• The level of aggregation needed as an output and the usage and downstream decisions to be made from outputs
  • Hierarchy and reconciliation procedures within software design
  • The planning process design or constraints as well as organization structure and resources of planning team
  • The aggregation of the optimal statistical algorithms and parameter settings

After you have considered the ins and outs and process in between, you should always attempt to forecast at the highest level of aggregation compatible with the process and decisions goals. This means that the hierarchy should only include levels needed for forecasting. Too often we believe more detail always means better precision when it could be making things measurably worse.

It is part of a demand planners’ responsibility to understand the attributes, the levels, the inputs, outputs, and model limitations. We no longer have only a debate between top and bottom but need to look at things dynamically. Managing this effectively can maximize your resources used while improving the forecast the business uses.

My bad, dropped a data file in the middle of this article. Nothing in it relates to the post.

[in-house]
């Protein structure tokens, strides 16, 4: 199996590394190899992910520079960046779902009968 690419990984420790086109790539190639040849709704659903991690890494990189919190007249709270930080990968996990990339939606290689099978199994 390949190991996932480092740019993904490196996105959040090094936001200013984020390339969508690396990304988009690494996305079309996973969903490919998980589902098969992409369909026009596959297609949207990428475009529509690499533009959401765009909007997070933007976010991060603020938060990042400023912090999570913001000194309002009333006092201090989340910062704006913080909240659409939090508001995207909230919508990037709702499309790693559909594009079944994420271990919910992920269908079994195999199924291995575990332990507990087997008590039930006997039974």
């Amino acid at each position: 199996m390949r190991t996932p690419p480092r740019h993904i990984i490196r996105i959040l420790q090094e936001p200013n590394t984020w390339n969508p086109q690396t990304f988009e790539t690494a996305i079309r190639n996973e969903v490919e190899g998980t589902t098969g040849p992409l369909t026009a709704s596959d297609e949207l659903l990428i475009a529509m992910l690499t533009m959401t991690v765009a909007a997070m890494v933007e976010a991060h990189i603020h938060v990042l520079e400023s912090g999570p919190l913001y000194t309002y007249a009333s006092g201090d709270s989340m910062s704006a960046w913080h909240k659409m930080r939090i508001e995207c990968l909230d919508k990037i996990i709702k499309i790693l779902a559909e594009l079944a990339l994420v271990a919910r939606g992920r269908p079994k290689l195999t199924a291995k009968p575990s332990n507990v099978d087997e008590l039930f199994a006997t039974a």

Aggregating data for forecasts is one of topics that will be discussed at IBF’s Boston Academy from August 12-13, the world’s leading training event for S&OP, Forecasting, Planning & Analytics. Among the value-added workshops is “How & When To Use Top down, Bottom Up, and Other Forecasting Approaches” delivered by Joe Eschenbrenner, Director Of Demand and Supply Planning at Puma. Click here for more information.